205 N. John Street, Highland Michigan 48357

About Us

Highland Township is located on the western border of Oakland County astride M-59, the major east-west highway. The Township is a mix of rural, suburban and lake living, providing optimal recreational opportunities for residents with State Recreation lands and more than twenty-five lakes. Nearly 20,000 people enjoy life in Highland Township. 

Huron Valley Schools serve the community and is widely regarded as one of the region’s best performing school systems.  

The central business district of the Township is located at the intersection of M-59 and Milford Road. Featuring quaint historic buildings housing local businesses, the Huron Valley Council for the Arts, Highland Township Public Library, Chill at the Mill and The Highland Skate Park.  While "East" and "West" Highland follow along the M-59 Corridor; restaurants, retailers and professional service firms are concentrated on the thoroughfare.

The Township is governed by a Board of Trustees  with day-to-day operations director by a Township Supervisor.

Highland Township was established by an act of Michigan's Territorial Legislature on March 17, 1835. It was so named because of its elevated position, containing some of the highest land in the then-settled part of the state. The northern part of the Township drains into the Shiawasee River watershed, leading to Saginaw Bay, while the southern portion drains into the Huron River via Pettibone Creek, and thence to Lake Erie.

Settlement of Highland began even before the Township's formal creation, with the first purchase of government land being made by Naham Curtis on September 6, 1832. Over the next eight years a steady stream of other settlers arrived, including members of the Adams, Armstrong, Beach, Dunham, Leonard, Lockwood, Stratton and Tenny families; many of whose descendants still reside in the area. By the time of the 1840 Census Highland had a population of over 560 residents.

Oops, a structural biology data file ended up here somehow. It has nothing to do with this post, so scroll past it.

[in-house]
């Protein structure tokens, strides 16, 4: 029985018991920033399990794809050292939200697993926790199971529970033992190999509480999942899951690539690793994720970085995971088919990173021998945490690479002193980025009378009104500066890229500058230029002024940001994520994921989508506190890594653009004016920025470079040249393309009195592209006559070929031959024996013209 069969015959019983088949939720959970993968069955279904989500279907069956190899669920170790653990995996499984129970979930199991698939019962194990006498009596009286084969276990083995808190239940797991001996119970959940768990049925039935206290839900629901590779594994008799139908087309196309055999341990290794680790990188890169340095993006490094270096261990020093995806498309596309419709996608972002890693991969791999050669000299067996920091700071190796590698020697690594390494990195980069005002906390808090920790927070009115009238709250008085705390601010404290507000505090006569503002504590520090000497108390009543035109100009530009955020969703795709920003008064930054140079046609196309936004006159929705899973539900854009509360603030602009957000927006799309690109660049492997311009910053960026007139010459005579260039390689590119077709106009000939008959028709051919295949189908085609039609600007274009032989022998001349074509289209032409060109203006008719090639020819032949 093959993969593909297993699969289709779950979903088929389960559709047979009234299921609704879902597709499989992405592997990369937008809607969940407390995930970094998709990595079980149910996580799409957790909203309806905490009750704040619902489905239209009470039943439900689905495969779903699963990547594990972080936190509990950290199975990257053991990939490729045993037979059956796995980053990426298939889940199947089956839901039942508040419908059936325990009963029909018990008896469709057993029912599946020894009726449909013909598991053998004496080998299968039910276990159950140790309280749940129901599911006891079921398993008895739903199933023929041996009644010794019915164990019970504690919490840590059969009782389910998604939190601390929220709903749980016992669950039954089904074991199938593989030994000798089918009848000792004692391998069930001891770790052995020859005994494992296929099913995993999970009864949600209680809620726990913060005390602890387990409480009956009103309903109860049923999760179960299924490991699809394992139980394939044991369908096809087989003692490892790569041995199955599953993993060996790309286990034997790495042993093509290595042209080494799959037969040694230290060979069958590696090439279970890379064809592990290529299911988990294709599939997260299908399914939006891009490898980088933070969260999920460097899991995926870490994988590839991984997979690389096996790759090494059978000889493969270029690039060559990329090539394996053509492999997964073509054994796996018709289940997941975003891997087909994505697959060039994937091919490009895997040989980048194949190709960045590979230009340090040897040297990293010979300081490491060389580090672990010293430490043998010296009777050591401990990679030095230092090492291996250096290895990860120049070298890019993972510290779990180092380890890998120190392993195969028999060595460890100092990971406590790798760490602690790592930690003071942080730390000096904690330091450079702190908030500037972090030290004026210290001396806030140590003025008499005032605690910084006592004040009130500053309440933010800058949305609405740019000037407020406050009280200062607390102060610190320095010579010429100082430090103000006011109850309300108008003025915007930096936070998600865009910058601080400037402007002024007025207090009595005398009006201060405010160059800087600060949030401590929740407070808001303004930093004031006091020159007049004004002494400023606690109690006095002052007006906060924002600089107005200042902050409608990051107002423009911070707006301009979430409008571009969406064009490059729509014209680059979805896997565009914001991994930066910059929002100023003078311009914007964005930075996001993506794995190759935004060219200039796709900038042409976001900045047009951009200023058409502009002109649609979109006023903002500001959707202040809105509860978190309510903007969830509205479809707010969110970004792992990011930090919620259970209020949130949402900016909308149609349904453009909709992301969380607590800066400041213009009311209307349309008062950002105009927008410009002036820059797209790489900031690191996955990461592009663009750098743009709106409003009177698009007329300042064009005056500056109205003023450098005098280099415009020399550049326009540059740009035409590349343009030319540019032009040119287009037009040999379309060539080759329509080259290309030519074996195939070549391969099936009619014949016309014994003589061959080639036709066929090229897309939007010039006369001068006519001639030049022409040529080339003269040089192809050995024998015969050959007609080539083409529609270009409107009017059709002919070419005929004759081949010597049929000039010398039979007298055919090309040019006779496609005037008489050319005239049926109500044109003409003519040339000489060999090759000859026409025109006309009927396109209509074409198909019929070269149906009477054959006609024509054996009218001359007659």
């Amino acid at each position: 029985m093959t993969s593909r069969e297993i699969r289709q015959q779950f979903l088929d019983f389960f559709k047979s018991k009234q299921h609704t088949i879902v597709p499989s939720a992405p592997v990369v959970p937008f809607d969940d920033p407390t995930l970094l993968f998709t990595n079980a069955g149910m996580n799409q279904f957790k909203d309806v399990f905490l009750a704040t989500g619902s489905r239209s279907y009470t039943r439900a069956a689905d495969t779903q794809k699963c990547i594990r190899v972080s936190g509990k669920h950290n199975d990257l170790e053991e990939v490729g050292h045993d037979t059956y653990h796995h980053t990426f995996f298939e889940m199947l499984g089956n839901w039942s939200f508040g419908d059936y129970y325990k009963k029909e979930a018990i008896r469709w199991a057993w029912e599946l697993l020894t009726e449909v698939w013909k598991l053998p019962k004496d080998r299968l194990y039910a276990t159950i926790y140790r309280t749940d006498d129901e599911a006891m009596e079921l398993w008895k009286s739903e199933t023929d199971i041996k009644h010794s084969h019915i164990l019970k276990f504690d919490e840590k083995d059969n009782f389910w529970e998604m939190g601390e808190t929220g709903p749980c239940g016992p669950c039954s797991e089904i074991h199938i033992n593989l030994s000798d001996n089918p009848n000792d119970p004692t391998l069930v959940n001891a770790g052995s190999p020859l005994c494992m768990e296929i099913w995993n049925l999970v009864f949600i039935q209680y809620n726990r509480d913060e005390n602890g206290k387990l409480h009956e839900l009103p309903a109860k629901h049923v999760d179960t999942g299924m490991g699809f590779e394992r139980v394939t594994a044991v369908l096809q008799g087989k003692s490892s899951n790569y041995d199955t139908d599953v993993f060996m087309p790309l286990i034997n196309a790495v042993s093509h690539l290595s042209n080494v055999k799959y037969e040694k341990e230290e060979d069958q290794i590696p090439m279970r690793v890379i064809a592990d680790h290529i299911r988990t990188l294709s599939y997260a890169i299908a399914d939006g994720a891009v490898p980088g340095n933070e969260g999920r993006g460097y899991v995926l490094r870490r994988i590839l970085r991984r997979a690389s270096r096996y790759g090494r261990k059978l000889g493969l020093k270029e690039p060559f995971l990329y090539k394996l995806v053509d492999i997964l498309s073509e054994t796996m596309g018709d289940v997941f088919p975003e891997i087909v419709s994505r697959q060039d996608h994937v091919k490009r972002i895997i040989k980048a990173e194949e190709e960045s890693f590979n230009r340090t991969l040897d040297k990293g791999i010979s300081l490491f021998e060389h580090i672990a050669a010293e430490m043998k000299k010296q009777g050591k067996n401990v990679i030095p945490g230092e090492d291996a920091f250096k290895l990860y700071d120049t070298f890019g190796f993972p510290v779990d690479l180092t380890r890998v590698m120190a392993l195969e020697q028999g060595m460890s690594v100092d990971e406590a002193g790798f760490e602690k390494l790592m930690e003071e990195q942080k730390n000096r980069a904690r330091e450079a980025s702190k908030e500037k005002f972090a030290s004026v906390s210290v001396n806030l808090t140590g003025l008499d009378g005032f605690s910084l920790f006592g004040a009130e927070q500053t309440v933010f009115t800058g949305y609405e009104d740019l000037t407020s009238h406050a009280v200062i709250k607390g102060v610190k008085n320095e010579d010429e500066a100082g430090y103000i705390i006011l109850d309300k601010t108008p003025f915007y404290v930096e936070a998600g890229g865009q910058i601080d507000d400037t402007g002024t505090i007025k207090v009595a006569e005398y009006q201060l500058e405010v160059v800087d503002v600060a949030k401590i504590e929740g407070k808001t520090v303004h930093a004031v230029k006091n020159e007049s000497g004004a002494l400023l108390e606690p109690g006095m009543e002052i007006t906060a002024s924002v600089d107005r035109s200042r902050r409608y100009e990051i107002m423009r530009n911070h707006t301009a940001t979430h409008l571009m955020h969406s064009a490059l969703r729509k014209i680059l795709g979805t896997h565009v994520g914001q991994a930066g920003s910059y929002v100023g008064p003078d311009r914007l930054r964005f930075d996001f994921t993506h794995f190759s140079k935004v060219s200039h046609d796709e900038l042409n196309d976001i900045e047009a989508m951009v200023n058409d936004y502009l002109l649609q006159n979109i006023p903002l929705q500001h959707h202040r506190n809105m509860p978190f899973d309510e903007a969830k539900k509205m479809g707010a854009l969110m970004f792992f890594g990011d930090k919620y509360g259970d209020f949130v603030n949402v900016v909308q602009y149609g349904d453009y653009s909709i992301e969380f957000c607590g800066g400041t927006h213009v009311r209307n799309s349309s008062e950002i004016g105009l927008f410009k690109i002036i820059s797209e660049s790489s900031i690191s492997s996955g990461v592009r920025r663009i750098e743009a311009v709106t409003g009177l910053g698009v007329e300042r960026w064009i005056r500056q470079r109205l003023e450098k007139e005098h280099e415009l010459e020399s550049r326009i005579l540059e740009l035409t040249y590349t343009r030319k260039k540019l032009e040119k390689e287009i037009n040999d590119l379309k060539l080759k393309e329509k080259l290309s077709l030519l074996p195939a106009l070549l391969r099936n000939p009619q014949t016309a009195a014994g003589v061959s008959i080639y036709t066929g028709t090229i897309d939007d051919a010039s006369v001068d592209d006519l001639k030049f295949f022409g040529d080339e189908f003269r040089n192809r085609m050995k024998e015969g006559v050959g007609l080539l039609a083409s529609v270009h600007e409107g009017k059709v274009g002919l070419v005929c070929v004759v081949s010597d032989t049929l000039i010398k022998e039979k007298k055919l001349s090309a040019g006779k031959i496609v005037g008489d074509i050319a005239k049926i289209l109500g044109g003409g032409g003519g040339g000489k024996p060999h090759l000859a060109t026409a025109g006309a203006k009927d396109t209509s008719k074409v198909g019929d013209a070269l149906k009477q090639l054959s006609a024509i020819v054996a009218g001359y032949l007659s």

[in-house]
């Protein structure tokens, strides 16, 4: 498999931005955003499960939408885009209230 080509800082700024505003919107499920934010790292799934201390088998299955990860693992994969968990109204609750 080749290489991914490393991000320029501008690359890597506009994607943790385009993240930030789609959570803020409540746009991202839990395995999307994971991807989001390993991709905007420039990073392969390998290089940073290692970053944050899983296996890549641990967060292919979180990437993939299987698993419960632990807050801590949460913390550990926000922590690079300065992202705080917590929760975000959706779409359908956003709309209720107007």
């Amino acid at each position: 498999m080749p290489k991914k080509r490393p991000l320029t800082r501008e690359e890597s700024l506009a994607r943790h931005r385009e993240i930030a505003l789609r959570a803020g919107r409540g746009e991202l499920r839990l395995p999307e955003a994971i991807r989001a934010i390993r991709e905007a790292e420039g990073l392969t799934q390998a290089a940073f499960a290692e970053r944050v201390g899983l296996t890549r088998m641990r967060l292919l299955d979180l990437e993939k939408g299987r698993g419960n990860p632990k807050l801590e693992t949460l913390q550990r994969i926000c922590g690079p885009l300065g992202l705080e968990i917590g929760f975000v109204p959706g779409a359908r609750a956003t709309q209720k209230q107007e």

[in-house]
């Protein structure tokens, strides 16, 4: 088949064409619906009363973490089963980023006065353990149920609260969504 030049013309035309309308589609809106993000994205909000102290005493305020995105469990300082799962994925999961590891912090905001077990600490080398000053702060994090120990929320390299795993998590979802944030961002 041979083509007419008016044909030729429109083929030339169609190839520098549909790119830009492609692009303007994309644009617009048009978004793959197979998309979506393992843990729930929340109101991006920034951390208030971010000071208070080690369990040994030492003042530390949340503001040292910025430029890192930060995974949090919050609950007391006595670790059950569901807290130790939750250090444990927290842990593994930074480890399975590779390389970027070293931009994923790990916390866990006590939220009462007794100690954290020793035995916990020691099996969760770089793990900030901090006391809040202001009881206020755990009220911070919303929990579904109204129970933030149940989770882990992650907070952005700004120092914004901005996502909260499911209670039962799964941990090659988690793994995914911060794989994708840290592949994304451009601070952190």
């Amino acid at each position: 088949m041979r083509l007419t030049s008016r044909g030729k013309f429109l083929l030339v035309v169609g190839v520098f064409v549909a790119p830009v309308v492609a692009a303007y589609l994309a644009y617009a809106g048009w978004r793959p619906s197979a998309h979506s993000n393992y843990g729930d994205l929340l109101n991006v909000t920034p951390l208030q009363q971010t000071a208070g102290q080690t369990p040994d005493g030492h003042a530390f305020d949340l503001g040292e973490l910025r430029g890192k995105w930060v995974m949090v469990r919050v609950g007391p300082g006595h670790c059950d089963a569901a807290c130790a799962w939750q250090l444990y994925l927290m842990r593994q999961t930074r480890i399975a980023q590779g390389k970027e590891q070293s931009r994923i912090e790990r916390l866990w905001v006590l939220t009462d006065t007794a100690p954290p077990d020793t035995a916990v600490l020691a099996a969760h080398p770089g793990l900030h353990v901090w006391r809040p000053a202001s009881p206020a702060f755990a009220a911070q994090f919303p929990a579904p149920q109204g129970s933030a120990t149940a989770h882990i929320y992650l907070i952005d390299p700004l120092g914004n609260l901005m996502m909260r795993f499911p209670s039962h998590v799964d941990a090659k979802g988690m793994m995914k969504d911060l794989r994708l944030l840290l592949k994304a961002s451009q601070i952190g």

The original "Village of Highland" (later known as "Spring Mills") was located at what is now the intersection of M-59 and Harvey Lake Road, where the waters of Pettibone Creek provided power for both a grist mill and cider mill. With the completion of the Flint & Pere Marquette (now CSX) Railroad in the early 1870's, however, the focus of development shifted west to what is still known as "Highland Station," centered at the intersection of Milford and Livingston Roads. This historic area formerly included a depot, post office, grain elevator, pickle works, and wind-powered planing mill, in addition to the Victorian-era churches, homes and businesses which survive to this day. The railroad was likewise responsible for the establishment of the Village of Clyde; a once-busy post-office in the northern part of the Township.

Recreation began to replace agriculture in the early 20th century, as both residents and out-of-town "cottagers" began to appreciate the recreational value of Highland's numerous lakes, including Duck Lake and the western half of White Lake. The Township is also home to Dodge Brothers State Park No. 10, as well as part of the former Edsel Ford estate of "Haven Hill," which collectively constitute the Highland State Recreation Area.

For more information visit the Highland Township Historical Society visit http://www.highlandtownshiphistoricalsociety.comThere you will find a detailed Township history, 1840 Census transcript, historic photographs and links to other Highland-related information.

Highland's History